I used the find and replace option to locate the occurrences of tried, and one of the things Scrivener does is highlight said word no matter how many you have in a text box, which is what my scenes are.  Here’s what it looks like in the first scene on this list:

Yellow means it's identified, orange means that's the occurrence you're currently examining.

Yellow means it’s identified and it turns orange when you’re currently examining that particular occurrence.

When I went through this I saw a hug number of trieds:  “Kerry tried–”  “Annie tried–”  “He tried–”  “She tried–”  Holy shit, you know?  Way too many occurrences of the word, not to mention it’s so freaking passive a phrase that it drove me crazy.

With the trieds identified I set out to make them far more active voice, because you shouldn’t be trying, you should be doing.  What’s the thing that old grumpy green muppet from a swamp planet says?

Yeah, that's the one.

Yeah, that’s the phase.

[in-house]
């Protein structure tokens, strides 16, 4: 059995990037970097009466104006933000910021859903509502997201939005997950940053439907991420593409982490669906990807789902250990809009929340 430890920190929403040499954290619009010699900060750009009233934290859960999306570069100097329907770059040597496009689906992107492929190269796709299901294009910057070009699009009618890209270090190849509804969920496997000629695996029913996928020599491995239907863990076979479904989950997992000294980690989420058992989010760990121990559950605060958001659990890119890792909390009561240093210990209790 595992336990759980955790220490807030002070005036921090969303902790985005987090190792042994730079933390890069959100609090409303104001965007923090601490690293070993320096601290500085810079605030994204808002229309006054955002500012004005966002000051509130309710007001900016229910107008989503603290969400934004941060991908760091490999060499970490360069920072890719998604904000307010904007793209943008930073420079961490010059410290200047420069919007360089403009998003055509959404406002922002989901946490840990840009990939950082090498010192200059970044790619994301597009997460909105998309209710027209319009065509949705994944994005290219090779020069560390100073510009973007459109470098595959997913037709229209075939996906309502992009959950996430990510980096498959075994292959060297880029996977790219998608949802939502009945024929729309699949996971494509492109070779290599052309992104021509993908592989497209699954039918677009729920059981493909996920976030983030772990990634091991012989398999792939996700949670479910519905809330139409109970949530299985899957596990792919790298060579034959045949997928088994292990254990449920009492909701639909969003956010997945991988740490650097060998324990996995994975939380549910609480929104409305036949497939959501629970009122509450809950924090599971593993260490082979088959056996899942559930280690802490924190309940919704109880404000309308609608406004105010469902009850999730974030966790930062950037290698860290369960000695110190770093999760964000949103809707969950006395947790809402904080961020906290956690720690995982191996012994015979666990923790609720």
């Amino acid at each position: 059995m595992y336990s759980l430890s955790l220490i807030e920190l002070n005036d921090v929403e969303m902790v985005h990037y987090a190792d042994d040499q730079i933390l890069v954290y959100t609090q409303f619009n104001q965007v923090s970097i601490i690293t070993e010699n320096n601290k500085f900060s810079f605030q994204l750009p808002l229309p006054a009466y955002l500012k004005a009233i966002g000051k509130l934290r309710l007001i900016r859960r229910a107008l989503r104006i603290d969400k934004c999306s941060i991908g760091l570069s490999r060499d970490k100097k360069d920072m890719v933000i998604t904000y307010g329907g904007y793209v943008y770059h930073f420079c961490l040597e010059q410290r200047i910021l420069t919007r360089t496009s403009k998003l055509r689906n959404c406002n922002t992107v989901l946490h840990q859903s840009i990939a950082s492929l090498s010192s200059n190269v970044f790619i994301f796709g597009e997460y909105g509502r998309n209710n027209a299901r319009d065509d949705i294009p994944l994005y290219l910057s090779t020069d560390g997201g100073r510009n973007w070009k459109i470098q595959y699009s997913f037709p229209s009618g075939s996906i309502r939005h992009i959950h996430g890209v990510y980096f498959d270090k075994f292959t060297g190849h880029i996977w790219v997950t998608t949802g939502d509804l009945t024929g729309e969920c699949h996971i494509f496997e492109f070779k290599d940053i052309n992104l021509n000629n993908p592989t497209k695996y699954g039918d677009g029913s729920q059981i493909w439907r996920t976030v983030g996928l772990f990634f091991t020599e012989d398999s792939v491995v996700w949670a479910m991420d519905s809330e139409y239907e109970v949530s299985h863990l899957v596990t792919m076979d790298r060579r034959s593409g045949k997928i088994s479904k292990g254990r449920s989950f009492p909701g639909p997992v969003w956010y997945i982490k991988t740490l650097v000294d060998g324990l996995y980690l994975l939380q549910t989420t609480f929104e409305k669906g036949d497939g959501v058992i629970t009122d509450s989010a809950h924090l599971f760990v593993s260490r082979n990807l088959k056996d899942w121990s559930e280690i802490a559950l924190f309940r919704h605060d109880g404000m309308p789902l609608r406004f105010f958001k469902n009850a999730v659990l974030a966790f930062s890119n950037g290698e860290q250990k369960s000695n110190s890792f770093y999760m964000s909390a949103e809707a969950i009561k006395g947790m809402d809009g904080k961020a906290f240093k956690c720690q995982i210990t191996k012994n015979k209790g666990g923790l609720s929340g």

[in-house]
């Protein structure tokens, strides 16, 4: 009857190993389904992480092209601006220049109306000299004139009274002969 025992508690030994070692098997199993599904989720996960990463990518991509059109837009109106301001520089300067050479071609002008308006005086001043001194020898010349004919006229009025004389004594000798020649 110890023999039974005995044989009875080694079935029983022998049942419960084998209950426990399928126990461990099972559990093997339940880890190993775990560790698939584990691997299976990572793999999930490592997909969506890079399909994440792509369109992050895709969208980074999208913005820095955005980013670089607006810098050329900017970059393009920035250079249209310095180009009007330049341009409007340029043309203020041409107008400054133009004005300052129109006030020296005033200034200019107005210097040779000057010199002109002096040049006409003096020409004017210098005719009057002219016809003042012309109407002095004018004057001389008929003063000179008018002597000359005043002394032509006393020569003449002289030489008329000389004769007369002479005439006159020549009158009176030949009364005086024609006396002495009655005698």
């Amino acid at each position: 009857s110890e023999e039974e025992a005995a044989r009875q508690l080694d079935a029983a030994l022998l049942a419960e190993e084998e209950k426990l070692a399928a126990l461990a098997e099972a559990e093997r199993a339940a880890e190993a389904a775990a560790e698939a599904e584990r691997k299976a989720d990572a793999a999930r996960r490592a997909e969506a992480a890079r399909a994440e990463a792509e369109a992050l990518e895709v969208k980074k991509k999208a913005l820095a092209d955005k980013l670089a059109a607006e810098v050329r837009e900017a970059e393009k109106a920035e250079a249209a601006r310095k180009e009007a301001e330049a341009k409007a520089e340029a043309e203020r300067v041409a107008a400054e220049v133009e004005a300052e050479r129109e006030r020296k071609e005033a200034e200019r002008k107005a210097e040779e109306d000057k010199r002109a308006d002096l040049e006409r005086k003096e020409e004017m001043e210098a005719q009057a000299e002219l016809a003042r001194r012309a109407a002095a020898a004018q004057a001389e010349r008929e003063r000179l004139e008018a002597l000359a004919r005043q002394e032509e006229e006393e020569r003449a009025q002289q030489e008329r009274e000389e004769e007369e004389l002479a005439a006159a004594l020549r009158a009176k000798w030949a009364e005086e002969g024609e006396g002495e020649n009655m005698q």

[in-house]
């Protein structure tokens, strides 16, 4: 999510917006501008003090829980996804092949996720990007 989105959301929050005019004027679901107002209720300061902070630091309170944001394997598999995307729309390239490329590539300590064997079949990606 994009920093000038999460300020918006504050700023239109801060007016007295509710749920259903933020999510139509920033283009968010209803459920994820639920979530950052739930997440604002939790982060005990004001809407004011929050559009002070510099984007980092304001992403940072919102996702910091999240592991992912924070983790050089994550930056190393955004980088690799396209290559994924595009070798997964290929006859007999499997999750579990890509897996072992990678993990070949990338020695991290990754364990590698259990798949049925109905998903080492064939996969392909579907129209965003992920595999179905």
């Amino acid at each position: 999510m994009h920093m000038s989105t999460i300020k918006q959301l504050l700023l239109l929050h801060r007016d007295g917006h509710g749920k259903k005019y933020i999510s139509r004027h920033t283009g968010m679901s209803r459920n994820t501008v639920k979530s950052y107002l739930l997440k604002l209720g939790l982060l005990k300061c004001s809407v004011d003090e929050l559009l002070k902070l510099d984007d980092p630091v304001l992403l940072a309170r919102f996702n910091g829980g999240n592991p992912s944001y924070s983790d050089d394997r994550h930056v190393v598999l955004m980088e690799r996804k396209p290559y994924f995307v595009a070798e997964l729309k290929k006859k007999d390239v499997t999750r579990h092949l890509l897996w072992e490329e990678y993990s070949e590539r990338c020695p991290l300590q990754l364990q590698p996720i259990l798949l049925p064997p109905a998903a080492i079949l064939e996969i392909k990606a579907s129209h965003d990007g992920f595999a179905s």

If the characters are trying they aren’t doing.  “Kerry tried not to look at Annie–”  No, he should either look away or look towards her.  “Annie tried to craft her spell–”  No, Annie succeeds or fails while crafting magic.  “Emma tried to get Kerry’s attention–”  Well, yeah, she’ll try, but she should have waved or call his name or throw her arms around him, though she shouldn’t take that last action in Annie’s presence if it’s her intention to keep her blood inside her body.

I spent a good hour going through the manuscript finding all the “tried” stuff and rewrote it so it was either do or do not.  There was no trying, it was all doing.  And that’s from my writing the first draft that way, but there wasn’t an excuse for leaving it in during the revision.  Now it’s out and I’ve made a note of keeping an eye on that stuff, since I’m certain I’ll find it in B For Bewitching as well.

There are other ways the Scrivener search function works besides just looking or words and phrases.  For example:

A For Advanced Search Setup